Saturday, October 04, 2008

C in Dogmatic Theology

According to Theists, God loves all creatures big and small. A God is forgiving, just, fair and loving. This reminds me of one unfinished story my professor told us in my Dogmatic Theology class in college. We had to finish the story and that was how he would grade us.

"So here is God watching over Peter and Paul. All his life Peter was a just person, a philanthropist, and has lived his life following his religion. One day Peter's daughter died due to a car accident. Because it was an accident, the court was linient and judgement was just a slapped on the wrist. In the nadir point of his emotions, he questioned and blamed god on why this has happened. He became bitter, had an emotional breakdown, shot and killed the person that ran over his daughter's untimely death and was killed by police in the process.

On the other hand, Paul was left in an orphanage and all his life has never experienced love. He grew up to be a thief and a drug peddler in order to survive. Much later in life he got married to a wonderful woman who turned his life around, accepted god and mended his ways. One day, on his way to work Peter followed him and shot him from behind.

So here they are, in front of God. God pulls out their files and proceeds to judge Peter and Paul. So here is the question. Will god allow both of them to go to heaven or would he condemn one? Which will he favor? Peter who had been good all his life but had turned away from god at the end because of his loss? or Paul who had been bad because of upbringing but repented and mended his ways near the end?

The ending of that story per what I submitted to my professor was: Since god is all just and loving, God forgave Peter and Paul and both souls went to heaven. Simple!

Not! I got a C. The first C I ever got in any theology or religion class. According to my professor, because Peter had a bout of doubt and murdered Paul he will be sent to eternal damnation and Paul having repented from all his sins and accepted god in the end will be more favorable in the eyes of god. He stated that everyone who has sinned and accepted god in the end will have eternal life. Being good is not what gets one to Heaven. He said, "It does sound quite harsh, but this is what the Bible teaches us. In John 3:16, "For God so loved the world that whosoever believes in him shall not perish but have everlasting life." In John 10:28. Jesus says, "I give them eternal life, and they shall not perish for ever." Perishing is what happens to you if you don't have eternal life. Especially in the case of Peter, he knew but rejected him in the end, therefore, he will be sent to hell.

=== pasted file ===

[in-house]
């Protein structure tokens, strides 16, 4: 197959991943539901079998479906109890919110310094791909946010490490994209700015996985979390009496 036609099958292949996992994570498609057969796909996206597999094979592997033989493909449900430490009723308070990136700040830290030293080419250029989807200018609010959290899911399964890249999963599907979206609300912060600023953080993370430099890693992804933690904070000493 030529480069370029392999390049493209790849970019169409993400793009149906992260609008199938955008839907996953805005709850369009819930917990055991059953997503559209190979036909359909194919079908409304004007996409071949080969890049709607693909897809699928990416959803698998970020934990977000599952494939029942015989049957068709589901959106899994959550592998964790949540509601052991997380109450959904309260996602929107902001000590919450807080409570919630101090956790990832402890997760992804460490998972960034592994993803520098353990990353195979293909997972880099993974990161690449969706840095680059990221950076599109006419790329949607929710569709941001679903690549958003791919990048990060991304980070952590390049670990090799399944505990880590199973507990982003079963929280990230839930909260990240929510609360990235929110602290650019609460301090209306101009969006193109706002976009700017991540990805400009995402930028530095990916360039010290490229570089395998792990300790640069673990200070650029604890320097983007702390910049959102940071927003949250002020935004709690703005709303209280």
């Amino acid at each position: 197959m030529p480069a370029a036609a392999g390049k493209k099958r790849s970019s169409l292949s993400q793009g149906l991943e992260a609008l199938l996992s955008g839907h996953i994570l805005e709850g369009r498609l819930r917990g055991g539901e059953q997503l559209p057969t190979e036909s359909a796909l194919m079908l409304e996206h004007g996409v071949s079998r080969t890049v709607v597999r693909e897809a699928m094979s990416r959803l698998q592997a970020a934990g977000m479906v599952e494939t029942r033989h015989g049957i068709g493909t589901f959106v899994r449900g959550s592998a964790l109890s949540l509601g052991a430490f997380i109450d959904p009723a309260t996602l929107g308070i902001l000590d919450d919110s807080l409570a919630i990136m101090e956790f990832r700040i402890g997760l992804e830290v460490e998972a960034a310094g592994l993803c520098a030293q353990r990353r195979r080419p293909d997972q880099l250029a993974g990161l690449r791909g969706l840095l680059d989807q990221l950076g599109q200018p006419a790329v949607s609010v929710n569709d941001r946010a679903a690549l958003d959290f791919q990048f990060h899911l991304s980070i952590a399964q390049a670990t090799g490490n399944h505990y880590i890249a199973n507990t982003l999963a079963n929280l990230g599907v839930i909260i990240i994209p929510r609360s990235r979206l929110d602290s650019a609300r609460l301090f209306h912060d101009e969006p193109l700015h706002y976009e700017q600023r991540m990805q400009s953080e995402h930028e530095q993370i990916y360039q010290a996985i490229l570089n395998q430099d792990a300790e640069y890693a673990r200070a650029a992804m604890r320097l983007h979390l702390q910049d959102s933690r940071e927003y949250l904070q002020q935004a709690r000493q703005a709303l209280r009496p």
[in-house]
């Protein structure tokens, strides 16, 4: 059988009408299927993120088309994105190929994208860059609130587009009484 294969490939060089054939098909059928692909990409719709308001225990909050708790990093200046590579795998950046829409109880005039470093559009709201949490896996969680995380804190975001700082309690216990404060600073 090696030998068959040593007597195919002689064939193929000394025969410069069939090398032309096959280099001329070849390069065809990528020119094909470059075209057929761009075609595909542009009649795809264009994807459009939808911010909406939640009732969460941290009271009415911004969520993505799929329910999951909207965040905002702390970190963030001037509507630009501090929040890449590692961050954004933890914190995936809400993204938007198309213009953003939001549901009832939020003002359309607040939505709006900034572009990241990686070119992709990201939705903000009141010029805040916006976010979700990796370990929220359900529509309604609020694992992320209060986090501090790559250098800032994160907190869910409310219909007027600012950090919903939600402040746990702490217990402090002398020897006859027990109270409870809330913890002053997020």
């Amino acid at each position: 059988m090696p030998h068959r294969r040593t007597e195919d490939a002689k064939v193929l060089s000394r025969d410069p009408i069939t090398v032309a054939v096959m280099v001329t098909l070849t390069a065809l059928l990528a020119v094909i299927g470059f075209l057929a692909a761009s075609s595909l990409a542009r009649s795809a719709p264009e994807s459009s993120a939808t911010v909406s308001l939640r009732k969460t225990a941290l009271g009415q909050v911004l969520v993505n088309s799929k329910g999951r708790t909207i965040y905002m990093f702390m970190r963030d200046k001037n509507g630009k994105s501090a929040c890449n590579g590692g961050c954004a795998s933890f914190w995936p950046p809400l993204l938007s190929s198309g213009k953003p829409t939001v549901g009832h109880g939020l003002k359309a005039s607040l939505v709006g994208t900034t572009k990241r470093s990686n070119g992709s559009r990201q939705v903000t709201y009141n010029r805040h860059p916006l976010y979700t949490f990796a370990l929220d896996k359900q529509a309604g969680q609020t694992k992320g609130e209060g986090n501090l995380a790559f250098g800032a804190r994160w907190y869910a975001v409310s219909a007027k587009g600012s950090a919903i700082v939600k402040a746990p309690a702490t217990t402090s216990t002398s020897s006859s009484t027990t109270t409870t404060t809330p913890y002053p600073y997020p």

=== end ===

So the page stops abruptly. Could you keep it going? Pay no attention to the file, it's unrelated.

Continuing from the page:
Give me a break! Give me a lobotomy! Give me a prozac enough to kill an elephant. But I will not be fooled into this again.

Seems like a crappy story? melodramatic? non-sense? EXACTLY!

1 Comments:

At 10/30/2008 09:55:00 AM, Blogger Margo said...

Judaism has a similar principle that one who repents is greater than one who never sinned at all and was good all his life.
In my Ultra-Orthodox high school (I am an atheist now) I asked a teacher why we don't all sin and then repent, since that is greater. She did not appreciate my question, since a kid who asks questions is thinking way too hard to be properly religious.
The catch here is that if you sin intentionally while intending to repent, then you're screwed. God doesn't bump you to a higher level.
IMO, this just encourages fooling oneself. Now there is a strong motivation to fool yourself into sinning without intending to so, either by "forgetting" or by using textual inconsistencies to arrive at the conclusion that the sin is not a sin, etc so that you haven't consciously sinned, and then to repent.
How messed up. God has way too much time on his hands, if he is creating these convoluted systems when all he needs to do, were he to exist and be omnipotent, would be to not create any possibilities that he does not want us to choose. He could even wire our brains so that even though no evil exists, we still get the same satisfaction out of choosing good from some imaginary other option. Even better, he could have created a world where he gave us rewards that we didn't have to work for, but we would still feel as though we had, and think that we had.
This is the best idea an infinite, omnipotent, omniscient, omnibenevolent god could come up with?
Jesus Christ, as us nonbelievers say. :)

 

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